Here’s What The ‘Dark Forest Theory’ Is, And Why It’s So Terrifying

Our galaxy is full of stars exactly like our Sun. There are many other planets like Earth orbiting around these stars. The age of the universe is is almost 14 billion years. It stands to reason that with this infinite potential, some of these other planets could have actually developed life and over the last 14 billions years some of those alien lifeforms have evolved into civilizations capable of interplanetary travel and communication. So why haven’t we heard anything?

This contradiction (the seemingly infinite ability for alien life to exist, but the absence of our discovery of them) is called the Fermi paradox. There are a lot of creepy ideas about how to explain the Fermi paradox. For example, the “zoo hypothesis” suggests that aliens exist, but they have all agreed to leave Earth alone so that human life can develop organically. This hypothesis means that aliens could be using Earth as a laboratory to experiment on humans or just visiting and observing us, but they’re out there and they are close.

Another theory that explains the Fermi paradox is the dark forest theory. Imagine you are alone walking through a dark forest. You hear a noise. Is it your inclination to be friendly to anyone or anything you happen to stumble across while exploring the unknown?

This is the dark forest theory. It comes from the sci-fi book The Dark Forest, by Liu Cixin. Cixin says that any life that has sustained itself has a core desire for self-protection. Because of this, it is safer for any species who discovers another species to annihilate them rather than risk being annihilated by them. When you are moving in a dark forest, you strike before you can be struck. The alien species in the novel all hide in silence, knowing that communication is most dangerous for the people receiving the communication.

From the novel:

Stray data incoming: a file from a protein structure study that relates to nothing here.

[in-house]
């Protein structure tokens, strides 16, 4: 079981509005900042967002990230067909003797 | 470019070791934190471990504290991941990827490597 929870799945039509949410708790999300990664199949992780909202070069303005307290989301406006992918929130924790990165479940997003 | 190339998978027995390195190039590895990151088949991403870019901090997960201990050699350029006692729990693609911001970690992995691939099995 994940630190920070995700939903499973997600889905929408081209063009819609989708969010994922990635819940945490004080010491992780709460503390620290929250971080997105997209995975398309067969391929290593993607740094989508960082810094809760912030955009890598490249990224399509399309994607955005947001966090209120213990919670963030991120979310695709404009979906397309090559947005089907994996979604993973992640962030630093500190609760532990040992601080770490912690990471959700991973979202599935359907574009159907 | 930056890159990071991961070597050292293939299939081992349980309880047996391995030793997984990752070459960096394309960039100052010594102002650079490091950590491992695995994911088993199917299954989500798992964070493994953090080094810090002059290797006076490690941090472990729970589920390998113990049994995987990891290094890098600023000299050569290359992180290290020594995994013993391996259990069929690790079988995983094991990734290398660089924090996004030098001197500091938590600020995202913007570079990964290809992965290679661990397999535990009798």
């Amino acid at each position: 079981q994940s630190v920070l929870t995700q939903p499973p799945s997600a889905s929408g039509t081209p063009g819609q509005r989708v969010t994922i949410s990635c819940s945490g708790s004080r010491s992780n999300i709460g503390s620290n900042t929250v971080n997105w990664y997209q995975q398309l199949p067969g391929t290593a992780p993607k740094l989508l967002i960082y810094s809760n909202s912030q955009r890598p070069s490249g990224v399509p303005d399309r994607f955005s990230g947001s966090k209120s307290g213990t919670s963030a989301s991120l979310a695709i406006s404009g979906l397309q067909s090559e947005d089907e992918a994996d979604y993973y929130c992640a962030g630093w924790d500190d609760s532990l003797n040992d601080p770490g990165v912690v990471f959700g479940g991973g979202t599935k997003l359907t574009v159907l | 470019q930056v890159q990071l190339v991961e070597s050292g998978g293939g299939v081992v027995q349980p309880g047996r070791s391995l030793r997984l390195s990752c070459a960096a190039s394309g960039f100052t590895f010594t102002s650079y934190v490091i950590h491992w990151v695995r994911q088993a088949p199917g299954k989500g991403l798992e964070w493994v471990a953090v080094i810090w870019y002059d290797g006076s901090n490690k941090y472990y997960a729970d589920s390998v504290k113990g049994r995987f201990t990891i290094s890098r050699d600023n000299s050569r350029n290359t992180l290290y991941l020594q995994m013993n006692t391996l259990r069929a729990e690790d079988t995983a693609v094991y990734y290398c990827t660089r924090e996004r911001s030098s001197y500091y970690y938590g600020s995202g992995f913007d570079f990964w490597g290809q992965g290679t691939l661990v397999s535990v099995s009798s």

The universe is a dark forest. Every civilization is an armed hunter stalking through the trees like a ghost, gently pushing aside branches that block the path and trying to tread without sound. Even breathing is done with care. The hunter has to be careful, because everywhere in the forest are stealthy hunters like him. If he finds another life—another hunter, angel, or a demon, a delicate infant to tottering old man, a fairy or demigod—there’s only one thing he can do: open fire and eliminate them.

While this makes sense to us, what scares me the most about the dark forest theory is that everyone has to treat each other as an enemy. This means that if even a peace-loving alien race discovers life on Earth, they have motivation to nuke us out of existence. It’s hard to even find fault here. Given our history of colonization, slavery, wars and treating people who are slightly different from us as undeserving of basic human dignity and rights, it’s pretty easy to understand why an alien species would treat us as a dangerous threat. To be honest? We don’t deserve the benefit of the doubt. I wouldn’t take that risk if my family’s lives were on the line.

We keep putting these signals out in space, but as we aren’t even currently capable of interstellar travel, I’m not sure what we think is going to happen if/when someone answers.

I think we assume that if aliens are so advanced they can come to Earth and visit us than they’ve shaken off any of the self-interest imbued in them by evolution. We think they’re going to come here and help us. There is nothing in the natural world that suggests this would be the case. It is much more likely that an alien species will view us as a threat to be contained, not as a planet of friendly strangers they want to be friends with.

About the author

Chrissy Stockton

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